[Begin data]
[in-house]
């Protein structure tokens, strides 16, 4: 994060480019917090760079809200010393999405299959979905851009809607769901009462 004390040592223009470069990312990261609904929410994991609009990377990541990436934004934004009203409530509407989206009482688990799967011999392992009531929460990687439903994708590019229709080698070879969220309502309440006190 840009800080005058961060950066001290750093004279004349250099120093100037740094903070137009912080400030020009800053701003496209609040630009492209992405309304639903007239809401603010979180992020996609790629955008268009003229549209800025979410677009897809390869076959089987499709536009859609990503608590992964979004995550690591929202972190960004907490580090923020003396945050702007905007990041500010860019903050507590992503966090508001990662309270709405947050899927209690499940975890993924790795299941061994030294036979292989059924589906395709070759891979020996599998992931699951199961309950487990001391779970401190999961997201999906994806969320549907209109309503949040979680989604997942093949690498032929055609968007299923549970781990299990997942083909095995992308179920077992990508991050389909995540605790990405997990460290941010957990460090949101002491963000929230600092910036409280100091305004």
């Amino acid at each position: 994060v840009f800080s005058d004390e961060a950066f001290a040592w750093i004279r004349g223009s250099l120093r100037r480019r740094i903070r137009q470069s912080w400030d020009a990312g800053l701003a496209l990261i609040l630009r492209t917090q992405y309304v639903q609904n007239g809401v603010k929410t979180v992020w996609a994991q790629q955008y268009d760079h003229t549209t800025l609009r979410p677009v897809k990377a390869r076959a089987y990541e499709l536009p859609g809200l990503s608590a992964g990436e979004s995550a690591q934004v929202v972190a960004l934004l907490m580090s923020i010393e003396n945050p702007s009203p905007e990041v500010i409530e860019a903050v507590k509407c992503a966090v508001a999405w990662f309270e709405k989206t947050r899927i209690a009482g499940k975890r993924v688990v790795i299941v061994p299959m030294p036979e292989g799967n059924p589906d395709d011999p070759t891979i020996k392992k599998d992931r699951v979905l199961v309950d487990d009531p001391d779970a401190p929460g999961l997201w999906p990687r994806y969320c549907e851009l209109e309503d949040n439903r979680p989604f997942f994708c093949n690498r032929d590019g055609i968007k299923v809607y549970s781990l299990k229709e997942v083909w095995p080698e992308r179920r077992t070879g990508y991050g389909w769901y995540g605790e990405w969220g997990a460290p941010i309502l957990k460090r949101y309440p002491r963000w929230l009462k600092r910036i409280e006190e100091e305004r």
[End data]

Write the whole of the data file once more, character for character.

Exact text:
[in-house]
């Protein structure tokens, strides 16, 4: 994060480019917090760079809200010393999405299959979905851009809607769901009462 004390040592223009470069990312990261609904929410994991609009990377990541990436934004934004009203409530509407989206009482688990799967011999392992009531929460990687439903994708590019229709080698070879969220309502309440006190 840009800080005058961060950066001290750093004279004349250099120093100037740094903070137009912080400030020009800053701003496209609040630009492209992405309304639903007239809401603010979180992020996609790629955008268009003229549209800025979410677009897809390869076959089987499709536009859609990503608590992964979004995550690591929202972190960004907490580090923020003396945050702007905007990041500010860019903050507590992503966090508001990662309270709405947050899927209690499940975890993924790795299941061994030294036979292989059924589906395709070759891979020996599998992931699951199961309950487990001391779970401190999961997201999906994806969320549907209109309503949040979680989604997942093949690498032929055609968007299923549970781990299990997942083909095995992308179920077992990508991050389909995540605790990405997990460290941010957990460090949101002491963000929230600092910036409280100091305004």
């Amino acid at each position: 994060v840009f800080s005058d004390e961060a950066f001290a040592w750093i004279r004349g223009s250099l120093r100037r480019r740094i903070r137009q470069s912080w400030d020009a990312g800053l701003a496209l990261i609040l630009r492209t917090q992405y309304v639903q609904n007239g809401v603010k929410t979180v992020w996609a994991q790629q955008y268009d760079h003229t549209t800025l609009r979410p677009v897809k990377a390869r076959a089987y990541e499709l536009p859609g809200l990503s608590a992964g990436e979004s995550a690591q934004v929202v972190a960004l934004l907490m580090s923020i010393e003396n945050p702007s009203p905007e990041v500010i409530e860019a903050v507590k509407c992503a966090v508001a999405w990662f309270e709405k989206t947050r899927i209690a009482g499940k975890r993924v688990v790795i299941v061994p299959m030294p036979e292989g799967n059924p589906d395709d011999p070759t891979i020996k392992k599998d992931r699951v979905l199961v309950d487990d009531p001391d779970a401190p929460g999961l997201w999906p990687r994806y969320c549907e851009l209109e309503d949040n439903r979680p989604f997942f994708c093949n690498r032929d590019g055609i968007k299923v809607y549970s781990l299990k229709e997942v083909w095995p080698e992308r179920r077992t070879g990508y991050g389909w769901y995540g605790e990405w969220g997990a460290p941010i309502l957990k460090r949101y309440p002491r963000w929230l009462k600092r910036i409280e006190e100091e305004r």